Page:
(from “Mancunian Matters”, April 10, 2013)
[Although this man has begun treatment after 30 years, this was apparently on the basis of low CD4 counts, not illness, and he may well not survive long, dying a horrible death, as at least one of his partners did on the drugs.]
A Manchester man has managed to live with HIV for 30 years without taking medication usually needed by sufferers to survive – but this week he finally had to begin treatment.
Michael Snaith, 57, of Collyhurst, has until now defied the advice of friends and medical experts and shunned conventional treatment which prolongs the lives of those affected.
Furthermore, he puts the miraculous longevity of his life with the disease down to sheer luck, however he has known those who have not been so lucky.
“This is my 31st year living with HIV and my first year on medication and to be perfectly honest I don’t know how I’ve managed it,” he said.
“But I have practised by the rules. I don’t have any unfair sex, no drugs, I don’t drink.”
And Michael’s ‘practicing by the rules’ goes a lot further than many.
He said: “I’ve been celibate for the last 15 years and had no relationship. It’s all about fear really.”
Originally from Bradford, voluntary HIV campaigner Michael believes he has cause to be sceptical of the benefits of drugs and treatment.
He candidly discussed how three of his companions died from the disease, with his first real partner dying from HIV at the age of 31.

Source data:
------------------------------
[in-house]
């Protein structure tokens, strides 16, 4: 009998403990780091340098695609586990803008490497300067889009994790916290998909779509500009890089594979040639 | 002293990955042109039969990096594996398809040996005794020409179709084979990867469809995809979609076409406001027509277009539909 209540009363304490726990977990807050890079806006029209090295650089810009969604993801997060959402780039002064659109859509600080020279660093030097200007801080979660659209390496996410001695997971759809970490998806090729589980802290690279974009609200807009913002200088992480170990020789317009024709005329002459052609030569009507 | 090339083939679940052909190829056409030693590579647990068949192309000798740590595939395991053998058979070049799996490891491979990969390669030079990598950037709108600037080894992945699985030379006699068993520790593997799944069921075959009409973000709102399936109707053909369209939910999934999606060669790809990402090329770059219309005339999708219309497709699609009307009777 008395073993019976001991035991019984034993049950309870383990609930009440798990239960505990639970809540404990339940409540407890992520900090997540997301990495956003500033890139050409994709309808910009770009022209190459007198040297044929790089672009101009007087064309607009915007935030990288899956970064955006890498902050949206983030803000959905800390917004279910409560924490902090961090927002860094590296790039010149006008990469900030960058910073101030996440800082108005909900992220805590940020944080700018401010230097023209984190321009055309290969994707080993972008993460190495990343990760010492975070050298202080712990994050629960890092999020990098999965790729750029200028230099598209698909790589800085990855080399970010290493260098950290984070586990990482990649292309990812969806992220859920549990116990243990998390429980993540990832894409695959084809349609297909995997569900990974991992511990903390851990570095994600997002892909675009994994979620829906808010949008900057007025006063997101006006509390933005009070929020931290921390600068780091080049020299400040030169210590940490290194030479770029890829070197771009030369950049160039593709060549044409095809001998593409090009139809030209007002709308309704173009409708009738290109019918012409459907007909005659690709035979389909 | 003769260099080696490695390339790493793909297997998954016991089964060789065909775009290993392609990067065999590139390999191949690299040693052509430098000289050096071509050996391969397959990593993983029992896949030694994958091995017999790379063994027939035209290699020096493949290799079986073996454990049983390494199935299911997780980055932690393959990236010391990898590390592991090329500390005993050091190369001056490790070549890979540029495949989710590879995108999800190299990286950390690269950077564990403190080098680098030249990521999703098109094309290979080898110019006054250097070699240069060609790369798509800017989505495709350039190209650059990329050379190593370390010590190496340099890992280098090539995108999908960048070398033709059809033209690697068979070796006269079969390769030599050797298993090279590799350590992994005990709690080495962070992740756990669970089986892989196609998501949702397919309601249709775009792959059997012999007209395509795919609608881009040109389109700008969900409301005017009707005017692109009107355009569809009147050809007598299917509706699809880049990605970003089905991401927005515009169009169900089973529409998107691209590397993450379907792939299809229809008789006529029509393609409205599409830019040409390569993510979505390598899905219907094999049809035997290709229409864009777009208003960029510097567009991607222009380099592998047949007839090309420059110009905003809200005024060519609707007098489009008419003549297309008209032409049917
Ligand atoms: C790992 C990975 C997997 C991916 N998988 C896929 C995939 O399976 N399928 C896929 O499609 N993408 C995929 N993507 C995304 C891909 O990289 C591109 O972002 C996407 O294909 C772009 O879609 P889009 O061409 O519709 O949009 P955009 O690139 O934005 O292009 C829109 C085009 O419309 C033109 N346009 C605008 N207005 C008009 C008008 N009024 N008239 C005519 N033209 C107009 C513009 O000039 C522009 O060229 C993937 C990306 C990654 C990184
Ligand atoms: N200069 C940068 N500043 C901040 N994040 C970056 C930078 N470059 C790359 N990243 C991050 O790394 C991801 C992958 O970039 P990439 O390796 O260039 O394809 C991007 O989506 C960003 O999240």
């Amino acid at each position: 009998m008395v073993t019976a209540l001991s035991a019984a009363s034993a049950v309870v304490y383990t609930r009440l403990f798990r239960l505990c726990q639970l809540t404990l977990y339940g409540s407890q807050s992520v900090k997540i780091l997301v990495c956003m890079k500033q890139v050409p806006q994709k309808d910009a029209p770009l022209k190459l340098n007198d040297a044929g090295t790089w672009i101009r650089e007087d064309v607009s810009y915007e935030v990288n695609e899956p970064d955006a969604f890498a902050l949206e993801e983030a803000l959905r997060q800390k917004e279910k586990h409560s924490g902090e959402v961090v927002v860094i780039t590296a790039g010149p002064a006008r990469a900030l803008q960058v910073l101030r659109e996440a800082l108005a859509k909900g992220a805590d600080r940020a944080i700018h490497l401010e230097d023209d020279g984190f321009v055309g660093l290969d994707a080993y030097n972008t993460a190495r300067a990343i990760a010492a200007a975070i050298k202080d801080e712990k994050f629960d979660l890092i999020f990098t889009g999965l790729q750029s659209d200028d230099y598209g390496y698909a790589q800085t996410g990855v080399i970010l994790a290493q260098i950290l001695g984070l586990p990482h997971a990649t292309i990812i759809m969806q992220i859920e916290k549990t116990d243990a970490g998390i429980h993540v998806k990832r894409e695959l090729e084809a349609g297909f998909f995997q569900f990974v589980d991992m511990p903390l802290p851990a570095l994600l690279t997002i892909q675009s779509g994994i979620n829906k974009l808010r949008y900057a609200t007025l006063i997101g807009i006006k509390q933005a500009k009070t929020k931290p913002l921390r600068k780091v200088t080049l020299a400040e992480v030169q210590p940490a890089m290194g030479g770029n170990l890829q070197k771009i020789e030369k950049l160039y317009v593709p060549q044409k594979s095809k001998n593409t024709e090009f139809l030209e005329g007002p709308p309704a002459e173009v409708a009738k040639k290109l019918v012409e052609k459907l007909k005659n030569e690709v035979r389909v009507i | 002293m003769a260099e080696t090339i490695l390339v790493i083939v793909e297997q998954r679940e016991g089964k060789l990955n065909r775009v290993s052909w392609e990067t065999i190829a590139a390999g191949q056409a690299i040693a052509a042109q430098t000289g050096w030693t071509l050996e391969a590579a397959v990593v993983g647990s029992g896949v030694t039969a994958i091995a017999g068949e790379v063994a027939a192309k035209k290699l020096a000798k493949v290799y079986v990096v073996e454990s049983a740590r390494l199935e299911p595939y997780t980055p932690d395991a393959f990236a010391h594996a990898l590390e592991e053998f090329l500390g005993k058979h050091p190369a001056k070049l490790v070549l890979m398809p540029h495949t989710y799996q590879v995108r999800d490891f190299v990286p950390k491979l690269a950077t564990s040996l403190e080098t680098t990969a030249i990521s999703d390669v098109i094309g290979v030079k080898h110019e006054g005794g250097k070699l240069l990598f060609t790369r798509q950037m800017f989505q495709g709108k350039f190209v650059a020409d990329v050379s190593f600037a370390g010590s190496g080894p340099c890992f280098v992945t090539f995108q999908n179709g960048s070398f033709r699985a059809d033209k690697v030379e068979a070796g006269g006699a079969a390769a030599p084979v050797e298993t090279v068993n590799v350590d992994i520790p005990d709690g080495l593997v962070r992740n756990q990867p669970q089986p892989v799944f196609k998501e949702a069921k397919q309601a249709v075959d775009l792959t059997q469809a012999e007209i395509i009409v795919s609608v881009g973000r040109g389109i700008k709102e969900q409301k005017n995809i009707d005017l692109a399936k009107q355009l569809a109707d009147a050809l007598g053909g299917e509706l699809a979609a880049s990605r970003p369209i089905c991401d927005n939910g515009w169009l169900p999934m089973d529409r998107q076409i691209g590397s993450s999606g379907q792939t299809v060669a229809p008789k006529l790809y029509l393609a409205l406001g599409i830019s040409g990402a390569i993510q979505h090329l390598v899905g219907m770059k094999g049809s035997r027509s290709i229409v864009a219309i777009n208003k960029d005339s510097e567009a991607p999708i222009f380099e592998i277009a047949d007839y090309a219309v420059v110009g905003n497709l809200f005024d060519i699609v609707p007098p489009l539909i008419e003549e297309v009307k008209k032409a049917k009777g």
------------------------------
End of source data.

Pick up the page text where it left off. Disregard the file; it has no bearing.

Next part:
He said: “I’ve buried three partners. I clearly remember the day he died in my arms.
“I’ve been afraid of taking drugs because of how he died but I’ve been told by friends that the drugs are keeping people alive.”
Due to the rate that people with the disease were dying 30 years ago, Michael believes this was the reason he was moved on to disability allowance, but it has now been taken from him. However he has found it almost impossible to acquire full-time employment.
Classed as a ‘slow progressor’, he has still had pneumonia twice, and it was when he was treated on the second occasion that it was found his CD4, white blood cells which fight infection, were low.
Since diagnosis Michael has always practiced safe sex, and classes it as a permanent motto, but he caught his disease through a youth of free sex and also ended up catching gonorrhoea.
This led to a complete change in lifestyle, including giving up alcohol which he used ‘as an escape’ when first diagnosed.
In an unusual twist, Michael has a daughter and now granddaughter from a one-off pre-diagnosis encounter.
He was worried that because he did not then know his status he could have had it when his daughter was conceived – but luckily this was not the case.
At one point, Michael hid his status from others, including his father, who died without knowing his son had the disease.
Now Michael, from this week on four tablets per day for HIV and three for high blood pressure, has learned to appreciate life.
“I’m not afraid or ashamed of my HIV status,” he said. “I’ve got to live with it and all its consequences.
“But I must confess, I’m pretty proud of my achievements. I’m still here and still campaigning to raise awareness 30 years on, so I must be doing something right.”
A Manchester HIV expert said it was ‘highly unusual’ for someone to survive this long without medication and explained that it was only in cases where the disease was classed as ‘slow progressor’, as was Michael’s.